Match play differs from stroke or medal play because the match is decided on a hole-by-hole basis. If player A shoots a 4 on the first hole and player B shoots a 7, player A is plus-one on the scorecard. If player B shoots a 3 on the second hole and player A shoots a 4, the match is now even. Even though player A won his hold by three strokes and play B won his by a single shot, the stroke differential does not matter. This allows the golfer to put bad holes in the rear view mirror. That's the big difference between stroke and match play.
When you win a hole, you have played well enough that you should be able to take that confidence with you on the next hole. Remember what you did right and why you won the hole. If it was a long putt, bring that with you and know that you can sink another long one on the next hole. Also, your opponent may start to press after losing a hole. Take a lesson from that and realize that golf is a stroke-by-stroke game--you can't look back and you can't play ahead. The only thing you can do is concentrate on the next shot. Match play, as opposed to stroke play, lends itself to this kind of thinking because each new hole represents a major opportunity to turn the tide of the match.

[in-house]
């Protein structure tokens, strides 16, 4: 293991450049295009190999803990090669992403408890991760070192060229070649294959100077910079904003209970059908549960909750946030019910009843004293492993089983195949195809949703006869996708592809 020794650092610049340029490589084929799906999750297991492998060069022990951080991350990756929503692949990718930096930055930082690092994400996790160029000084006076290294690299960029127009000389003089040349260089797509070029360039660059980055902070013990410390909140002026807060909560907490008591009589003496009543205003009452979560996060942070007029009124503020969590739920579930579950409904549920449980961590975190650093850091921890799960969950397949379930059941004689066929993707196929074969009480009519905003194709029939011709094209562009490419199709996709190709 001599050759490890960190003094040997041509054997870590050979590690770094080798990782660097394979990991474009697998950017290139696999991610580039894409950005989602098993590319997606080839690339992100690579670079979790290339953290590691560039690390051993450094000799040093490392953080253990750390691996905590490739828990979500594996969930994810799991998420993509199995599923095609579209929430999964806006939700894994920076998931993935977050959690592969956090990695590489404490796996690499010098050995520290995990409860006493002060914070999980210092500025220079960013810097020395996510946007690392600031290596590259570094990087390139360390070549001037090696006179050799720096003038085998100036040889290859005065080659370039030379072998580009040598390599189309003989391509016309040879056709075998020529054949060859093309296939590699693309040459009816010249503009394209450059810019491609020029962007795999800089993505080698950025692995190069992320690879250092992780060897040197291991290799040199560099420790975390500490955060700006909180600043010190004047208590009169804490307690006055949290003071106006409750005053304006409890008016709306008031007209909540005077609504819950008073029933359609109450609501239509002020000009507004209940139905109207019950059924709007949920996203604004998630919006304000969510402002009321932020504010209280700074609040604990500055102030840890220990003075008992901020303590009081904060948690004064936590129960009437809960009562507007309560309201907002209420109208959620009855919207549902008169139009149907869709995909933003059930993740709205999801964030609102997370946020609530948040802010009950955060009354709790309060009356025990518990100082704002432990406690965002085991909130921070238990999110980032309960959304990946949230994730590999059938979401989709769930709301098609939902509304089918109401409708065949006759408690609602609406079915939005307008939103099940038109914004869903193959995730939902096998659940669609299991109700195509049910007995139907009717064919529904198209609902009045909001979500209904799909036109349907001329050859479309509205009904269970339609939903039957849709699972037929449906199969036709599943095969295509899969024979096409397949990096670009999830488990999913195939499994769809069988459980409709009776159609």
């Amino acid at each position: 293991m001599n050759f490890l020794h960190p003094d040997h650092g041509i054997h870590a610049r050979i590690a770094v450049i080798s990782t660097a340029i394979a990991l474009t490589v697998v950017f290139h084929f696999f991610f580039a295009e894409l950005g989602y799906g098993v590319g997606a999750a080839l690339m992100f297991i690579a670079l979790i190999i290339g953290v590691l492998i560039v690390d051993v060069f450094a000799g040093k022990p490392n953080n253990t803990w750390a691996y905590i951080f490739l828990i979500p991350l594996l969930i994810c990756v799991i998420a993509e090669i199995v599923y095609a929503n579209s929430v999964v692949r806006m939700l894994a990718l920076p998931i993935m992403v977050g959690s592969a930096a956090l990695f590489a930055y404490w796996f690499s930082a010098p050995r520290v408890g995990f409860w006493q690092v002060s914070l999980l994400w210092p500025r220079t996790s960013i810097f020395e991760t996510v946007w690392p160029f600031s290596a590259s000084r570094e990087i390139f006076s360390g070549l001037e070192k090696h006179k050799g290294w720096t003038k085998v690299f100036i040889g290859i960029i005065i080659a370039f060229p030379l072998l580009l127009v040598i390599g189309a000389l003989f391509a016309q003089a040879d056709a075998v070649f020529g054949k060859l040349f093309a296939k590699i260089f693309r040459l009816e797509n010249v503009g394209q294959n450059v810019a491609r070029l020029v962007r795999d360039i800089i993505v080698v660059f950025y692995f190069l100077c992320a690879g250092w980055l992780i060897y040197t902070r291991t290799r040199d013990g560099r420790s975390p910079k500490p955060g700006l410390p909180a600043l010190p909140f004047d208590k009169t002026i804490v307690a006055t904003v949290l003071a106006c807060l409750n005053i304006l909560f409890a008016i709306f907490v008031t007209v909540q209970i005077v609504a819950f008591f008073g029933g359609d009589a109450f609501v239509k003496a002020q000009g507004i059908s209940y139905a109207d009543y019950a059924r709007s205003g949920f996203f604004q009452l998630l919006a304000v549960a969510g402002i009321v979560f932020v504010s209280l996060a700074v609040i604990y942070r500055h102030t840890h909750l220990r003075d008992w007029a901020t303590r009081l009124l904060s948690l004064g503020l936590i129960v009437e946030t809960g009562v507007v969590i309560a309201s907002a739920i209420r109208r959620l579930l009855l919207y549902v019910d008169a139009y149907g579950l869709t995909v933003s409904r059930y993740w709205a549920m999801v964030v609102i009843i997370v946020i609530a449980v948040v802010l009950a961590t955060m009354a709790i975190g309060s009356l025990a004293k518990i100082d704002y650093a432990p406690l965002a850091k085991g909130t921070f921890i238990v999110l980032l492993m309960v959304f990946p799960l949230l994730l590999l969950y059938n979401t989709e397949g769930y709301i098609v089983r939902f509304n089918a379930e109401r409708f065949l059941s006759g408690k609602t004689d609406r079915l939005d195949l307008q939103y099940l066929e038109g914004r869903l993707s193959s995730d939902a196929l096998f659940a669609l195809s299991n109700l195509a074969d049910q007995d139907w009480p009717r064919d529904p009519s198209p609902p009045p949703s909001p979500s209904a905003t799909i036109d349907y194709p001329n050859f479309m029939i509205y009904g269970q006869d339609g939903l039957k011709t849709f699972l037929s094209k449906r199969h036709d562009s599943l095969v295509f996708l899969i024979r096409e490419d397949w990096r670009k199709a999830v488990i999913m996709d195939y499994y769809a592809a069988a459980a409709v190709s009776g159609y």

If you are playing a golfer who is better than you are, you might not be able to come within four strokes of him in a medal play match. Your opponent may beat you by two or three strokes on certain holes. The fact that it will not give him any extra advantage works in your favor. Having two or three poor holes is not going to matter. If you can put those holes behind, you should be able to compete and possibly pull the upset.